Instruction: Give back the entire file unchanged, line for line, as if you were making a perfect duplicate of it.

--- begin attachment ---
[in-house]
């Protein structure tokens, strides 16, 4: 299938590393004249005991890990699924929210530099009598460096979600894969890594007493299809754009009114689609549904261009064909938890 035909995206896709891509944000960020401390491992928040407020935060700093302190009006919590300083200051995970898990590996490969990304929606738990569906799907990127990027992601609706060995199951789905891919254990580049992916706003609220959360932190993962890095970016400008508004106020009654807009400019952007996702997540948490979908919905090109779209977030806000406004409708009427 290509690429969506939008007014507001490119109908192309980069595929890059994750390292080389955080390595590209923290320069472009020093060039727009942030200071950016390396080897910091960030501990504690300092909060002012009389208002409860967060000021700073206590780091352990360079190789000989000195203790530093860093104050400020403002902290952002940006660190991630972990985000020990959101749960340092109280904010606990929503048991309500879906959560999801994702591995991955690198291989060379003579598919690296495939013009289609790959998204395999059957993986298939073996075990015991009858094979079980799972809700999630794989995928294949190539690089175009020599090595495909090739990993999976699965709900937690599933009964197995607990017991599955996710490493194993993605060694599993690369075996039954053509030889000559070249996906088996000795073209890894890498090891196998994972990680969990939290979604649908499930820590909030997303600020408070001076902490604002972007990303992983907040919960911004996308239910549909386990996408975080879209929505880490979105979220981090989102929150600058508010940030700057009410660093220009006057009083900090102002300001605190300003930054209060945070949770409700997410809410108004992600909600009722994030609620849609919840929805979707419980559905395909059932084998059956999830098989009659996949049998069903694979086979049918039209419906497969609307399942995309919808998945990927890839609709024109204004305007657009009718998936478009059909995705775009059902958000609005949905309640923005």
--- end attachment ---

[in-house]
């Protein structure tokens, strides 16, 4: 299938590393004249005991890990699924929210530099009598460096979600894969890594007493299809754009009114689609549904261009064909938890 035909995206896709891509944000960020401390491992928040407020935060700093302190009006919590300083200051995970898990590996490969990304929606738990569906799907990127990027992601609706060995199951789905891919254990580049992916706003609220959360932190993962890095970016400008508004106020009654807009400019952007996702997540948490979908919905090109779209977030806000406004409708009427 290509690429969506939008007014507001490119109908192309980069595929890059994750390292080389955080390595590209923290320069472009020093060039727009942030200071950016390396080897910091960030501990504690300092909060002012009389208002409860967060000021700073206590780091352990360079190789000989000195203790530093860093104050400020403002902290952002940006660190991630972990985000020990959101749960340092109280904010606990929503048991309500879906959560999801994702591995991955690198291989060379003579598919690296495939013009289609790959998204395999059957993986298939073996075990015991009858094979079980799972809700999630794989995928294949190539690089175009020599090595495909090739990993999976699965709900937690599933009964197995607990017991599955996710490493194993993605060694599993690369075996039954053509030889000559070249996906088996000795073209890894890498090891196998994972990680969990939290979604649908499930820590909030997303600020408070001076902490604002972007990303992983907040919960911004996308239910549909386990996408975080879209929505880490979105979220981090989102929150600058508010940030700057009410660093220009006057009083900090102002300001605190300003930054209060945070949770409700997410809410108004992600909600009722994030609620849609919840929805979707419980559905395909059932084998059956999830098989009659996949049998069903694979086979049918039209419906497969609307399942995309919808998945990927890839609709024109204004305007657009009718998936478009059909995705775009059902958000609005949905309640923005």